• The pre-school offers children an exceptionally good start. Learning is vibrant, adults are well qualified and effective, procedures for welfare and safeguarding are robust and the pre-school room is led by a very effective practitioner with a wealth of knowledge and experience. As a result, children make the best use of the carefully organised activities, which allow them to follow their interests.

Children's early language and number skills develop well. ? The Reception class had a change of teacher at Easter, as the previous post-holder was offered a promotion at another school. Leaders and governors managed to arrange temporary appointments until the end of the summer term, with a new substantive teacher to be appointed to start in September.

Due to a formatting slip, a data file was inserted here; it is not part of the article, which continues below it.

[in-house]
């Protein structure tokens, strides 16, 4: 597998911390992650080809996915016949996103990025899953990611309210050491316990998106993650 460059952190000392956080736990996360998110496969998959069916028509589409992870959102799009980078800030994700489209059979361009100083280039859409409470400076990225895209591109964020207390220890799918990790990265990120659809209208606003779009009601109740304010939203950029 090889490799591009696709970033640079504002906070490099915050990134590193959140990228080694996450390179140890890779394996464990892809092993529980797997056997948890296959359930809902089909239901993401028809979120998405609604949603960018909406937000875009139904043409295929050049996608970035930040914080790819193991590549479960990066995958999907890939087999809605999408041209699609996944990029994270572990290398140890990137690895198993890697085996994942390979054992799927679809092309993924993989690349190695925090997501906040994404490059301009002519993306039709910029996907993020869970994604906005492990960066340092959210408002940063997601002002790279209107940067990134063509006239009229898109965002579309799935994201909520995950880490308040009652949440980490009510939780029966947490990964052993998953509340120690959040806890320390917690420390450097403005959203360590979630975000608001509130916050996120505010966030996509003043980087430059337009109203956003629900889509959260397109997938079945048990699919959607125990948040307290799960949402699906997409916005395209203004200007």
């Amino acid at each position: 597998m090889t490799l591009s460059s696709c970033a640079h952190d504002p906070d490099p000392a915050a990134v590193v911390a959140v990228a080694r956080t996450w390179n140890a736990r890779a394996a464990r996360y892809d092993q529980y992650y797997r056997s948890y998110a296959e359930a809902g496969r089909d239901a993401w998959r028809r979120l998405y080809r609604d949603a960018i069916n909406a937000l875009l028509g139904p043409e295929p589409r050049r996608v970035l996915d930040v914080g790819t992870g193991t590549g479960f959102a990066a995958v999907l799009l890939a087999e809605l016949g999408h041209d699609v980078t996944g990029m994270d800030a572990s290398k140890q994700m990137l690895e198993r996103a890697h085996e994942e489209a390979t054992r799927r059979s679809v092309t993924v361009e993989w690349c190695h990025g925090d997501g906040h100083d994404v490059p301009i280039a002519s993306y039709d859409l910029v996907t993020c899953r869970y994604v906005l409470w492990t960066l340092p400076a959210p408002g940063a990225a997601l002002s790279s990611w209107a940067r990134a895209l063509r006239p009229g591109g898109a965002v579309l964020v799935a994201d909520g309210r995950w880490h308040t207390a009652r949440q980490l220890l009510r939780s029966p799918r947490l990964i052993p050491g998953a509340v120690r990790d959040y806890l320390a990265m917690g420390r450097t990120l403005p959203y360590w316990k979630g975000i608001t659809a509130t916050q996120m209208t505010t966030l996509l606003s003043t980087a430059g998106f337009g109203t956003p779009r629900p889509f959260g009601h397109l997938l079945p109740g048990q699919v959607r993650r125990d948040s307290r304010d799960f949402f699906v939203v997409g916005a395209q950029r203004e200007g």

This interim measure is providing effective provision this term, although leaders have firm plans to re-energise provision once stability is restored next term. ? The percentage of children achieving a good level of development this summer is lower than in previous years, although the majority of children have made good progress from their lower starting points in September. ? My final line of enquiry was about the quality of pupils' work across the wider curriculum.

The curriculum is carefully planned, with lots of useful information on the school's website to help parents support learning at home. Pupils enjoy their learning, which encompasses lots of art work and imaginatively planned topics such as Life in Elizabethan Times, Into the Secret Garden and Wild and Wonderful. When we visited classes, we saw some pupils designing and cooking their own pizzas and others making their own colour palettes and exploring techniques such as pointillism to create still life paintings of flowers.